However there is also a very human side to this famous king, he was in person very kind and charitable, he gave a great deal of his personnel funds to help those in need, and he could very forgiving to those had wronged him, even those who a tried to kill him.

In government, the King believed that the monarch should be beyond politics. Unfortunately, the King also felt that he should govern directly as he felt strong monarch should. Thus you have a contradiction for one cannot act in a political manner and remain apolitical***. He saw criticism of him as an attack on the state itself and any attack on the state to be an attack on him. This attitude would help drive colonists in America towards more permanent solution to their problems with Britain by declaring George a tyrant and unfit to rule them. The American Revolution broke the spirit of the old King, five years after he would have to battle to regain his senses when he lost control of his mind in 1789. He recovered but would have to battle mental illness attacks for the rest of his life.

(King George III during the American Revolution.)

King George III left a strange legacy. He was neither a bad person nor a terrible king. Nevertheless, his legacy in America is one tyranny that led to the independence of the United States; and his legacy in Britain as the ‘Mad Monarch’ would led to a tradition of the monarch being, although powerful on paper, a ceremonial figurehead who reigns but does not rule—the exact opposite of what King George wanted—and government ministers who would govern from and be responsible to the House of Commons in Parliament.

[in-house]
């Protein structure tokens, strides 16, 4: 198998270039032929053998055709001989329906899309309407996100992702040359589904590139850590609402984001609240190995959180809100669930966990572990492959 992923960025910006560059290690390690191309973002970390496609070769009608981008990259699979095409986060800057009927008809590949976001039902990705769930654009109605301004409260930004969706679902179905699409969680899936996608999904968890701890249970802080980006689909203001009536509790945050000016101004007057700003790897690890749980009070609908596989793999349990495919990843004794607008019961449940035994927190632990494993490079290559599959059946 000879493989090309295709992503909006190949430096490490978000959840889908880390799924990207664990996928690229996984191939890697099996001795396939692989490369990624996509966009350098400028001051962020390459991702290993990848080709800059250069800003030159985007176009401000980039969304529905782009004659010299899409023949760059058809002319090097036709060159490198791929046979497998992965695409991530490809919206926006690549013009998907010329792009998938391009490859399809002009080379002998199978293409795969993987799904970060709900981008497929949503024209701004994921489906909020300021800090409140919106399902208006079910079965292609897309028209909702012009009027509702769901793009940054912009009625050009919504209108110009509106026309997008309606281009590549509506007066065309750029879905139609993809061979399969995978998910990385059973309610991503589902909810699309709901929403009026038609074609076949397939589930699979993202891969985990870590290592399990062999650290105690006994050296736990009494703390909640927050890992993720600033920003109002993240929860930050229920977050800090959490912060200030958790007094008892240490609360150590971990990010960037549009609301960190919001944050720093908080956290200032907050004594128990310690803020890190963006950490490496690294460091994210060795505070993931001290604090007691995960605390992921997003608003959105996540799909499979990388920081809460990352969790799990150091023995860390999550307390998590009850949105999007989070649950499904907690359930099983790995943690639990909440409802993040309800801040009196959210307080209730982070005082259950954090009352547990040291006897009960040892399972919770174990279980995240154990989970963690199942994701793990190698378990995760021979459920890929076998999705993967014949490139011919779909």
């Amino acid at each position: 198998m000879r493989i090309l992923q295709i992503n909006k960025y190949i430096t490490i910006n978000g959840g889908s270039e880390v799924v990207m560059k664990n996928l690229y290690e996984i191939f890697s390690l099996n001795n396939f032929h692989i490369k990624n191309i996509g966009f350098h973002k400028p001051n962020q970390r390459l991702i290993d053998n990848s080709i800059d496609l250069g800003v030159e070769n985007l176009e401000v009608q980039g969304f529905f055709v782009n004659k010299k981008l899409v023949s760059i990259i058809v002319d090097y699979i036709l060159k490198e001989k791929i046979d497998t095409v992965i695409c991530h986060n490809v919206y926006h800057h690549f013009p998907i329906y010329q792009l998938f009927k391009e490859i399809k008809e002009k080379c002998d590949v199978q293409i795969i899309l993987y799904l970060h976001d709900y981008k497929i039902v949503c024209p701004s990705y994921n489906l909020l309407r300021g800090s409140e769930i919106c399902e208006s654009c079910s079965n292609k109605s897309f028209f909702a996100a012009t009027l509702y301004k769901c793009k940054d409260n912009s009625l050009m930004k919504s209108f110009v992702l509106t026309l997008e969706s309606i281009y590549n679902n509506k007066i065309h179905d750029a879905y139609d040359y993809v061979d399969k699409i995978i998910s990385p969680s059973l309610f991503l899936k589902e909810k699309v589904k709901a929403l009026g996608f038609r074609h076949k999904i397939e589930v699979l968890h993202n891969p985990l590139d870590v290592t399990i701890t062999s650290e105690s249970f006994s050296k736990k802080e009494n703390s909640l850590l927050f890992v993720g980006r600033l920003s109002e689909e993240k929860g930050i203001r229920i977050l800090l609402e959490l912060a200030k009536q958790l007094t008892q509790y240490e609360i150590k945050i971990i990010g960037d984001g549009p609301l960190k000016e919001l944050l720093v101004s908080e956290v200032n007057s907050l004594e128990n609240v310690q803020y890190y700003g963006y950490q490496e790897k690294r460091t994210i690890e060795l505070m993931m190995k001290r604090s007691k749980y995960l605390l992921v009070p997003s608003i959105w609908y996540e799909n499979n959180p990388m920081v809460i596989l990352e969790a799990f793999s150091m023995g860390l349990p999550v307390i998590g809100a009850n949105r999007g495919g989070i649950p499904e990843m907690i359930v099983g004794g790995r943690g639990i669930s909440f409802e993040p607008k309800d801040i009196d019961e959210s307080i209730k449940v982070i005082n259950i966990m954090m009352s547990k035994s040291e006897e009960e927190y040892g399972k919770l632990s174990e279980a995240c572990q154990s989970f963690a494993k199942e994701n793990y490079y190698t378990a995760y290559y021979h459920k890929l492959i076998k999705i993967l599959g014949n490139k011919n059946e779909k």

*That is republican with the little ‘r,’ politically I am a moderate left-leaning Democrat, I refer to republican as one who supports having a Republic as the best form of government.

**Technically, he was not the last king of France but essentially monarchy, as it existed, did end with his reign.

***Interestingly, the way George III viewed the monarchy is the same way George Washington view the American presidency. That is my personal view not that of the author.

{The video is from the film The Madness of King George}